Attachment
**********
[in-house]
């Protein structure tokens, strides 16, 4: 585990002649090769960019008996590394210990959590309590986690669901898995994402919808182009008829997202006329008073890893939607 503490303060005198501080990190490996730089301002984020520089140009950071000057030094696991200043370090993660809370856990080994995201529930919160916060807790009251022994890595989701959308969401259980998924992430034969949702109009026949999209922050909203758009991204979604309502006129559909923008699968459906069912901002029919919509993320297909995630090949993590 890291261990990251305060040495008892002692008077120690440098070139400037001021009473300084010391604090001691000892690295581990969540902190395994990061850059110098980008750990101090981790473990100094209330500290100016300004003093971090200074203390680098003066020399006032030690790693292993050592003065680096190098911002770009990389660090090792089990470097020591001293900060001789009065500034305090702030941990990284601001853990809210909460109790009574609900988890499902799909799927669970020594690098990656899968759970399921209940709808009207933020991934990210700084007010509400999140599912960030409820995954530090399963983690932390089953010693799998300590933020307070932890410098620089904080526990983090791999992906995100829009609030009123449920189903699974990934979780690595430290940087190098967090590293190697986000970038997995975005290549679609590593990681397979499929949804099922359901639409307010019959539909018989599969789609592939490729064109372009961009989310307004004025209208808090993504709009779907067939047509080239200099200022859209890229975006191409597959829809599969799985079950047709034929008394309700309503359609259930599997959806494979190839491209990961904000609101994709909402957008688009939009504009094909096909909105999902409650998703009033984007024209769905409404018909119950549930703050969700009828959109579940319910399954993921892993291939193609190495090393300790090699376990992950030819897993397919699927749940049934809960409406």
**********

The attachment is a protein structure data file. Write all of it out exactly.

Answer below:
[in-house]
């Protein structure tokens, strides 16, 4: 585990002649090769960019008996590394210990959590309590986690669901898995994402919808182009008829997202006329008073890893939607 503490303060005198501080990190490996730089301002984020520089140009950071000057030094696991200043370090993660809370856990080994995201529930919160916060807790009251022994890595989701959308969401259980998924992430034969949702109009026949999209922050909203758009991204979604309502006129559909923008699968459906069912901002029919919509993320297909995630090949993590 890291261990990251305060040495008892002692008077120690440098070139400037001021009473300084010391604090001691000892690295581990969540902190395994990061850059110098980008750990101090981790473990100094209330500290100016300004003093971090200074203390680098003066020399006032030690790693292993050592003065680096190098911002770009990389660090090792089990470097020591001293900060001789009065500034305090702030941990990284601001853990809210909460109790009574609900988890499902799909799927669970020594690098990656899968759970399921209940709808009207933020991934990210700084007010509400999140599912960030409820995954530090399963983690932390089953010693799998300590933020307070932890410098620089904080526990983090791999992906995100829009609030009123449920189903699974990934979780690595430290940087190098967090590293190697986000970038997995975005290549679609590593990681397979499929949804099922359901639409307010019959539909018989599969789609592939490729064109372009961009989310307004004025209208808090993504709009779907067939047509080239200099200022859209890229975006191409597959829809599969799985079950047709034929008394309700309503359609259930599997959806494979190839491209990961904000609101994709909402957008688009939009504009094909096909909105999902409650998703009033984007024209769905409404018909119950549930703050969700009828959109579940319910399954993921892993291939193609190495090393300790090699376990992950030819897993397919699927749940049934809960409406």